Wednesday, April 1, 2009

A Country Evening

Just as we finish scrambling along the wet shores of a makeshift lake, my phone rings. We're behind a perfectly English stone wall, sheltered from the muddy road running away from the village. Just a 9-year-old boy and myself. We've been exploring the outskirts of the village, the secret swampy places between water and meadow, for nearly an hour. At one point, after I sink in the mud, I tell my companion about the time my Dad and I donned wellies and walked the length of our local creek, following it until it met the sea. Now he's calling me, my Dad. From Buellton, the truck-stop town of grocery stores and auto-repair shops. I can't see civilization from here (maybe the gleam of a thatched roof beyond the wall) but I can talk to California. I'm watching the 9-year-old leaping over a stream in the same way I used to do while I waited for my Dad to finish his work in the garage. I'm speaking to that same Dad while I watch the 9-year-old. There's something strangely circular about this, and something dizzyingly meta. And, more simply, something rather delightful.

(Also, re: the last post, this, from Alain de Botton: "Journeys are the midwives of thought.")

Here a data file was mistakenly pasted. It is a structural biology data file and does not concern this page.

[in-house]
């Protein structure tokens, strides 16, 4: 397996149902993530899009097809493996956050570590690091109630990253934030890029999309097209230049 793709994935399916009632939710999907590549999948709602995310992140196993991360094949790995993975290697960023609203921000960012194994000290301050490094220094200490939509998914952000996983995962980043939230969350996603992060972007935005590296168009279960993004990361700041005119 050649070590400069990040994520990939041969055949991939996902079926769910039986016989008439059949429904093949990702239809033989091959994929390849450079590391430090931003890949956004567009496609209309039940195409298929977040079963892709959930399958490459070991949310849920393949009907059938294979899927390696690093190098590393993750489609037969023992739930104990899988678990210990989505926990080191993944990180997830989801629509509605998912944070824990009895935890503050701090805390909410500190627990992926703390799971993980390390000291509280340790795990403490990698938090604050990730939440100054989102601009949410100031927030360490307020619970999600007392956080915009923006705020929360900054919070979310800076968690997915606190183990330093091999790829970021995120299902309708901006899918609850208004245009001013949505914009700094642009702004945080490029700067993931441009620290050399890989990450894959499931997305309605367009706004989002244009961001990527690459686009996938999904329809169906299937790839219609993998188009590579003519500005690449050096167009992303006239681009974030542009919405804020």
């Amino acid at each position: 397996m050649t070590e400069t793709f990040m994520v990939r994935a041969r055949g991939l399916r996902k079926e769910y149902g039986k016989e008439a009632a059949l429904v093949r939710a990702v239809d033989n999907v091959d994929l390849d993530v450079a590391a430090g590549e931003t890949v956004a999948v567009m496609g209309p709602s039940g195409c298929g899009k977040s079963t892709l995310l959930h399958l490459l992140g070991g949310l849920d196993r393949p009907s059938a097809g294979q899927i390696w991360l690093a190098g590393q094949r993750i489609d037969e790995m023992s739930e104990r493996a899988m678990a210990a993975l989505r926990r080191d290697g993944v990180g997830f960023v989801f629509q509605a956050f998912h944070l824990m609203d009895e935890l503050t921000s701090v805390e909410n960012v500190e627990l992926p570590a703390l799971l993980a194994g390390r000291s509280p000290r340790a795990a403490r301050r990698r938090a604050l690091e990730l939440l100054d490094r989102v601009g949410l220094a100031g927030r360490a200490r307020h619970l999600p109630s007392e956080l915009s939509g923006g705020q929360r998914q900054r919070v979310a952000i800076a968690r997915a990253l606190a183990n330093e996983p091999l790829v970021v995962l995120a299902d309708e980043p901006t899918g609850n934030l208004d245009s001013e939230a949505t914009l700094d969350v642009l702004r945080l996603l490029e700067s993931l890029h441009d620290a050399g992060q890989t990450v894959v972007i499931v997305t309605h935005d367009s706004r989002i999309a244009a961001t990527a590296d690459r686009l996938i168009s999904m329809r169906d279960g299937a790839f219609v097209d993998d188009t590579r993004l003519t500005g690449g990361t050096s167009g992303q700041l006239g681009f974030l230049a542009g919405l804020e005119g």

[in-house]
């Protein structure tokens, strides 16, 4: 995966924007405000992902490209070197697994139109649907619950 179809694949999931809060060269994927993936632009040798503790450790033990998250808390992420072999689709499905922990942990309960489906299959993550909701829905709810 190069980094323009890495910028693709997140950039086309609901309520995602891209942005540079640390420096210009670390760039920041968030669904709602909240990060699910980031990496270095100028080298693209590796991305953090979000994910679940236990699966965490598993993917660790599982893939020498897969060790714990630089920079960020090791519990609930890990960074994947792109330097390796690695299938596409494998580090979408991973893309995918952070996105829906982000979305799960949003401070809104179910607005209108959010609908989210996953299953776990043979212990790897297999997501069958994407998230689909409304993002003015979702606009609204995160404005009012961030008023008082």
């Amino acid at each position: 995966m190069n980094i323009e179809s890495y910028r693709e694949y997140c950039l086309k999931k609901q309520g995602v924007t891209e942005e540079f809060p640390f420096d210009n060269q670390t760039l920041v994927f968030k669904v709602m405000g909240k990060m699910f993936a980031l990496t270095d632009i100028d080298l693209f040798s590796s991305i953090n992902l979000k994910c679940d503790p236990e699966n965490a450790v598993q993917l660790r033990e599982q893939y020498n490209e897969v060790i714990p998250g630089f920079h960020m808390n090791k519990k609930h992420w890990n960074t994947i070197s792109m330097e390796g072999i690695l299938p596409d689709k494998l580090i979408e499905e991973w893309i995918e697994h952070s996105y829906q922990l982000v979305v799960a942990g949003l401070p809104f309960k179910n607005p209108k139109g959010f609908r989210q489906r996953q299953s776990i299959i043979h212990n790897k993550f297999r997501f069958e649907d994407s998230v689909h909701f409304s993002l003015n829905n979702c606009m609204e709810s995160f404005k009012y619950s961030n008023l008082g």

Monday, March 30, 2009

Thought in Motion

I'm starting to think that I'm like one of those kinetic powered watches. Fueled by movement. When I was very small, my favorite thing to do at home was to think. For many people, thinking may be an active process only in the mind, but for me, it was (and, I'm increasingly aware, still is) a physically active process as well. At eight I traced a path around a pile of rocks outside my Grandparents' house. It was a small circuit and it might have made anyone dizzy, but maybe that was the point: in my dizziness I created stories for hours. Sometimes I bounced a ball against the side of the house--one of those red rubber balls, the ones we played four-square with in the playground at school. I was a good four-square player and bouncing the ball against the wall gave me practice as well as time to crawl inside my own self. I climbed the rocks behind the house, too. Some people might have said I was a little feral, even. I sniffed my books and sometimes, when I was out walking in circles around the pile of rocks, I took a bookmark with me to simulate the feel of words, which were so tied already to the act of reading.